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Port hires former Kitsap Sun editor
Scott Ware accepts six-month contract as communications manager.
The Port of Bremerton has contracted with former Kitsap Sun editor Scott Ware to serve as its communications manager for six months.
Ware will be paid $40,000 — with money that was budgeted by the port for an unfilled administrative position — and his official title will be special adviser for community outreach and sustainability.
“I can’t think of anybody who knows the county better, (and) I believe Scott will help the port become more responsive to the public and develop a stronger dialogue with the community,” Chief Executive Officer Cary Bozeman said, describing Ware as “uniquely well-suited to help us because of his credibility in the community, his reputation for integrity as a newspaper editor and his commitment to sustainability.”
Ware retired from the Kitsap Sun in December 2008 after serving as editor since 2001. Following his retirement, he began studying sustainable business at the Bainbridge Graduate Institute.
Along with managing public outreach, Bozeman said Ware will “provide counsel to the port in developing sustainability strategies for its facilities and its economic development initiatives.”
Establishing a communication plan and “rebuilding the public trust” were listed as part of 10 “major projects” that Bozeman identified as priorities for the port to focus on in the coming months.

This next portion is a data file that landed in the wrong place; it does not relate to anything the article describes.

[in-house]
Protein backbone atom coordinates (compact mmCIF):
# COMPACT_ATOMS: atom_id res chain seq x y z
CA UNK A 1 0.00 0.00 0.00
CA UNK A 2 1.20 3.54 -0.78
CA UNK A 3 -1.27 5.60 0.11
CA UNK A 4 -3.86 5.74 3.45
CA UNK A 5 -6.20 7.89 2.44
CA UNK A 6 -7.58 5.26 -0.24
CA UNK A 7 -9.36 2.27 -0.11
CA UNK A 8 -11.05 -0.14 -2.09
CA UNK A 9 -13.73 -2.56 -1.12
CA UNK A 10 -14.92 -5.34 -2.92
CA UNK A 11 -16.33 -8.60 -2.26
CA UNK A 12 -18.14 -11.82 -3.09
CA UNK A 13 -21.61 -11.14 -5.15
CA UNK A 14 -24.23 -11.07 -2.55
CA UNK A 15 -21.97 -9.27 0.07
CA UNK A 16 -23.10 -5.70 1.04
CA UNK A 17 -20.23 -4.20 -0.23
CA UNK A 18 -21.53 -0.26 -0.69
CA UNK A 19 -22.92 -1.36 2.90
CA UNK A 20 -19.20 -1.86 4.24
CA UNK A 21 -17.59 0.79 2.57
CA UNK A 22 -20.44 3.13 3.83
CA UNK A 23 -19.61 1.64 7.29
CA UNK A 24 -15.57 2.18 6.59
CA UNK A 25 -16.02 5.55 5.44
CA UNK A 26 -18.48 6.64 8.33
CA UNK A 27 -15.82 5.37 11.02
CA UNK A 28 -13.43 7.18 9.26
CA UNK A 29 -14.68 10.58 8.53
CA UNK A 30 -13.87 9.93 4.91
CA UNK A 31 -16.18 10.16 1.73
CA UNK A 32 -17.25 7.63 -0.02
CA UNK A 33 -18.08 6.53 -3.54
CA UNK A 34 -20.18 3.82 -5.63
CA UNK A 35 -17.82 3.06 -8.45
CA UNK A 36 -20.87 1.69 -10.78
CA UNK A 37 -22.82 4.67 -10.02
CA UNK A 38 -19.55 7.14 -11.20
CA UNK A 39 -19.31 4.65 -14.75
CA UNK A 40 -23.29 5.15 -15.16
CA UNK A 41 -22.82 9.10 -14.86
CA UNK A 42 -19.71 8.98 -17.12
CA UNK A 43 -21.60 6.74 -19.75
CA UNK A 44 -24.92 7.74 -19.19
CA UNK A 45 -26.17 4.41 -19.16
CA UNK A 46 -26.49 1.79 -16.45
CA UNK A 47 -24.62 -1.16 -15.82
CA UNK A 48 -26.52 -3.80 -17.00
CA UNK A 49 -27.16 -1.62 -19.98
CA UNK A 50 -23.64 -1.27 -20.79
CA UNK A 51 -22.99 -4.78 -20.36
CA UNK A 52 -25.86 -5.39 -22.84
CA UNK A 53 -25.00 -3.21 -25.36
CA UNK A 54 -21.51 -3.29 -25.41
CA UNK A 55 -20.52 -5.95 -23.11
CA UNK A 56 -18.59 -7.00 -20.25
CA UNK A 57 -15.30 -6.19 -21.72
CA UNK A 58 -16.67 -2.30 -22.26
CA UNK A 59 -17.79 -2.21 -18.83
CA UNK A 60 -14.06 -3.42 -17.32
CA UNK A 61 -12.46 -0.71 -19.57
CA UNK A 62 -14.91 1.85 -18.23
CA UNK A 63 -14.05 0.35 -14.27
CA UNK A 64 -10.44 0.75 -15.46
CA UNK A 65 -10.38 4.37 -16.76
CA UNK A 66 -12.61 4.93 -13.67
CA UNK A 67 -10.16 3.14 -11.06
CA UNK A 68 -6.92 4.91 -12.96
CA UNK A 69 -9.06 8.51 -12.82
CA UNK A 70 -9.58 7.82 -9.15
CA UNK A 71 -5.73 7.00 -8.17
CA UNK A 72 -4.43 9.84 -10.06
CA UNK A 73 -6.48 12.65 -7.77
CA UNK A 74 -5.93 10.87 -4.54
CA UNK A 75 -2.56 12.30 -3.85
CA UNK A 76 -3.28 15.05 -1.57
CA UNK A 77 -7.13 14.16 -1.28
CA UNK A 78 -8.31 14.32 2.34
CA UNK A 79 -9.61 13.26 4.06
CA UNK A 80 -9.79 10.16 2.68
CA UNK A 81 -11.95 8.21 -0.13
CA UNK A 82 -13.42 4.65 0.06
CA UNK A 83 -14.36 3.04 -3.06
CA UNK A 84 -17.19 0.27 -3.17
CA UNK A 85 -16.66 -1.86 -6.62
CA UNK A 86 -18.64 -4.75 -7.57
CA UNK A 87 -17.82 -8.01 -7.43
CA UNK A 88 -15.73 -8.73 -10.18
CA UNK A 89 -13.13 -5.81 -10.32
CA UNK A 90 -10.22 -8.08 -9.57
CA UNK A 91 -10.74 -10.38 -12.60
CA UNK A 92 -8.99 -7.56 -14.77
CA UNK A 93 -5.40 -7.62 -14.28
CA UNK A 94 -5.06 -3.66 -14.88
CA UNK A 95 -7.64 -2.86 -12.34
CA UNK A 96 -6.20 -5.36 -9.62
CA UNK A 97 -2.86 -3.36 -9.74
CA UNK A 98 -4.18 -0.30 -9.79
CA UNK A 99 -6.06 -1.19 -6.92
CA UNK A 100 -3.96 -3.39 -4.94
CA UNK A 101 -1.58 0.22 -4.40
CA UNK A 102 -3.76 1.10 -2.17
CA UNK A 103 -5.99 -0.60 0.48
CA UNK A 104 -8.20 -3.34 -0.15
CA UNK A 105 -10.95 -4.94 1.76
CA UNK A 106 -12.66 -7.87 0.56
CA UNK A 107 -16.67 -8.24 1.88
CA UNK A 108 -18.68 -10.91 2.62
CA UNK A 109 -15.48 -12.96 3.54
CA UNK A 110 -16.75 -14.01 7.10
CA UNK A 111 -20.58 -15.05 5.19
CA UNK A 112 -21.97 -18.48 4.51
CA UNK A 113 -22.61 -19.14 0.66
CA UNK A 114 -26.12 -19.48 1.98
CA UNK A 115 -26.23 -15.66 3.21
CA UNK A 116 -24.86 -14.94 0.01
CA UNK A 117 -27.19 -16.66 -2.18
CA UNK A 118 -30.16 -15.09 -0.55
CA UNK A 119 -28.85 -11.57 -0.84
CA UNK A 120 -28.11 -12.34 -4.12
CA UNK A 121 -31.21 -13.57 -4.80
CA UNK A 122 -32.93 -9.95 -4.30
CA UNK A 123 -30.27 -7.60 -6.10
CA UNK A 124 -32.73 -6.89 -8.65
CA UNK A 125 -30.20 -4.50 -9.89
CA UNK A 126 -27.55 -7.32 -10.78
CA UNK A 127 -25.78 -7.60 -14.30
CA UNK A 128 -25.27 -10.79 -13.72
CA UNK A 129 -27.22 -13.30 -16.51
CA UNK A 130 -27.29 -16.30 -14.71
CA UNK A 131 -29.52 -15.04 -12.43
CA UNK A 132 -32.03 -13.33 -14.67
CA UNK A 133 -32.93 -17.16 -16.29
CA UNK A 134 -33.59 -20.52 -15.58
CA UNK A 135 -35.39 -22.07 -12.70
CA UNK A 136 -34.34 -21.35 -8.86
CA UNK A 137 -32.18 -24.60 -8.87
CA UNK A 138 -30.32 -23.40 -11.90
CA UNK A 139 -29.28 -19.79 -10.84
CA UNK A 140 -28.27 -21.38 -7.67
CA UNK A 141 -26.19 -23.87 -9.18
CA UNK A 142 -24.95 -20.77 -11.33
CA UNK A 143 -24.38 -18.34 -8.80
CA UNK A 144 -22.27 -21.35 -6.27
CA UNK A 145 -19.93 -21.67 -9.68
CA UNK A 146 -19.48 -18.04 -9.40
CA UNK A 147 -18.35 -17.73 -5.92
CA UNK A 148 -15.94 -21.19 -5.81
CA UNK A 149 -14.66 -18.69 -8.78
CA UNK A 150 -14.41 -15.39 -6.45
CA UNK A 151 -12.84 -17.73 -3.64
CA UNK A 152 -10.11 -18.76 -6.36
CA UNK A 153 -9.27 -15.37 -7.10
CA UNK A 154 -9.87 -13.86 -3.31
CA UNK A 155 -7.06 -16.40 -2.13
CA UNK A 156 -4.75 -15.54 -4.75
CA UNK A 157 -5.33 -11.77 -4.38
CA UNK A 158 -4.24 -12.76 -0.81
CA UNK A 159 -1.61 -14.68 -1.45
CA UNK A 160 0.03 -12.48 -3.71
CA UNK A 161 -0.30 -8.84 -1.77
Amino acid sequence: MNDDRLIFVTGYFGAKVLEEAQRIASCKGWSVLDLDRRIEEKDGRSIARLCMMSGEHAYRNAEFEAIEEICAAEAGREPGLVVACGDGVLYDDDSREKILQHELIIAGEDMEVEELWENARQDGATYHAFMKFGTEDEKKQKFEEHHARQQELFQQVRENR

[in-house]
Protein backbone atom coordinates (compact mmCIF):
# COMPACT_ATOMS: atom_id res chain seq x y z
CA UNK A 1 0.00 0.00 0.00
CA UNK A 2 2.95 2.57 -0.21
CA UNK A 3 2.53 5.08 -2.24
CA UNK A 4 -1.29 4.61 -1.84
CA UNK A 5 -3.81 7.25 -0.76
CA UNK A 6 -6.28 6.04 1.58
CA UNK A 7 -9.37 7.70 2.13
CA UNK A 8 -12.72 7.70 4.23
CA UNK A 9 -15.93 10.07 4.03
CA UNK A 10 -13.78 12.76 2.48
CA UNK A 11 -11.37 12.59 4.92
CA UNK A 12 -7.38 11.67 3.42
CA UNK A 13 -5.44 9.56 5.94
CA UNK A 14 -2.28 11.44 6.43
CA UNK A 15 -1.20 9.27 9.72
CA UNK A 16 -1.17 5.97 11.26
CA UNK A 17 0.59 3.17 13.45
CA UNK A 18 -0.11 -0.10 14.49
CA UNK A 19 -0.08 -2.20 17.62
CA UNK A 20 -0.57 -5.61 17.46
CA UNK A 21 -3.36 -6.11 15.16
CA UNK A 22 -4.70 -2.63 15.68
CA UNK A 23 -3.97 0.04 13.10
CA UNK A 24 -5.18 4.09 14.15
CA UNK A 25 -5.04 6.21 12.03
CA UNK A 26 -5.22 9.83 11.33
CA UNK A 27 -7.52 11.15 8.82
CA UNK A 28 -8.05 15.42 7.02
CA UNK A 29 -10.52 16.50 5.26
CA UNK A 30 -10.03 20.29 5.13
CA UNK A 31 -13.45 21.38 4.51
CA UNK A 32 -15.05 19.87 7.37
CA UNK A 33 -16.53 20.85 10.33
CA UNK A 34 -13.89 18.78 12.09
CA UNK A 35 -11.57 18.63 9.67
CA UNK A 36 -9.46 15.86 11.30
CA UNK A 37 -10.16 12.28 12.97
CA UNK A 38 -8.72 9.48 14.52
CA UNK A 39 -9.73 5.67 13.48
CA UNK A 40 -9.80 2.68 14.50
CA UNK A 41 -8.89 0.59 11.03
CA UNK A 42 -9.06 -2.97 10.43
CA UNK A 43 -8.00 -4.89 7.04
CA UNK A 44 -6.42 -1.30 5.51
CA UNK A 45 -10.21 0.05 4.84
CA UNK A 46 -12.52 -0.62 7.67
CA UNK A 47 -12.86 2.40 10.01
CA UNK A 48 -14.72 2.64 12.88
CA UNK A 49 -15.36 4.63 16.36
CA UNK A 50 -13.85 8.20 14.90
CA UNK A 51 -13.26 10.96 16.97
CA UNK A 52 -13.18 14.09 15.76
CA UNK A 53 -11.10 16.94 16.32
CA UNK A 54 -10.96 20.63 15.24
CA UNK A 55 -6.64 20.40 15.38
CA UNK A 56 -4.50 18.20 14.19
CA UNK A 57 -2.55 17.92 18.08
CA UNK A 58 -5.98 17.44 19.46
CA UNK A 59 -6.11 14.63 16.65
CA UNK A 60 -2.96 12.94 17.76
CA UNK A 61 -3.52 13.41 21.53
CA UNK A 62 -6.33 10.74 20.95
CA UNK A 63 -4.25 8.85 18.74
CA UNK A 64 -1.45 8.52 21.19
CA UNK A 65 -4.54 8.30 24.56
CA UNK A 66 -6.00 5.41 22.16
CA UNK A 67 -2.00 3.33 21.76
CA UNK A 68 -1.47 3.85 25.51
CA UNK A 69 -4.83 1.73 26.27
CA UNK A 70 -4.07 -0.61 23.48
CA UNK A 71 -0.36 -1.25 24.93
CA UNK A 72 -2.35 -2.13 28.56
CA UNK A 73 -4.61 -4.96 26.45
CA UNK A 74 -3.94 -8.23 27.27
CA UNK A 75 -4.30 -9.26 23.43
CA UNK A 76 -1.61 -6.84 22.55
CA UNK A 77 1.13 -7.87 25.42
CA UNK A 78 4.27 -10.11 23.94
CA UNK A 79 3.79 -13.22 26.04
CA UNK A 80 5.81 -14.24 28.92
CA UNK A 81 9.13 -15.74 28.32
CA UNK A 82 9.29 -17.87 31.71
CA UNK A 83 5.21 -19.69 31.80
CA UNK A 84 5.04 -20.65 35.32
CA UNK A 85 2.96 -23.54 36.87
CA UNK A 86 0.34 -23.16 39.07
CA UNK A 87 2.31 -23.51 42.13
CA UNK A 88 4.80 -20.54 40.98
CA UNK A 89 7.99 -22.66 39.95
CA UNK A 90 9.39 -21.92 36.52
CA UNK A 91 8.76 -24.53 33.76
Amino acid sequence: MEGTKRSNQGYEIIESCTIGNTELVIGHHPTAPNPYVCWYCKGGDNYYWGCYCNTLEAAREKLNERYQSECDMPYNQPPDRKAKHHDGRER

Bozeman said many taxpayers in the port district are harboring anger over the Industrial Development District levy imposed in 2006 to build Bremerton’s new marina, and the port must strive to repair its image and relationship with the public.
“We’ve created some wounds that have overshadowed our good work,” Bozeman said.
Commissioner Larry Stokes agreed.
“The cold, hard facts are, the port’s reputation is in the toilet,” Stokes said. “To get (it) out of the toilet, we need to set an example, make good decisions and get out in the public.”
Another part of the outreach program Bozeman outlined will be a series of “Port 101 workshops,” which he said will be held at four or five locations within the port’s district and be designed to “educate the public as to the purpose of the port, (give) an overview of the port’s business operations, and answer any questions citizens might have.”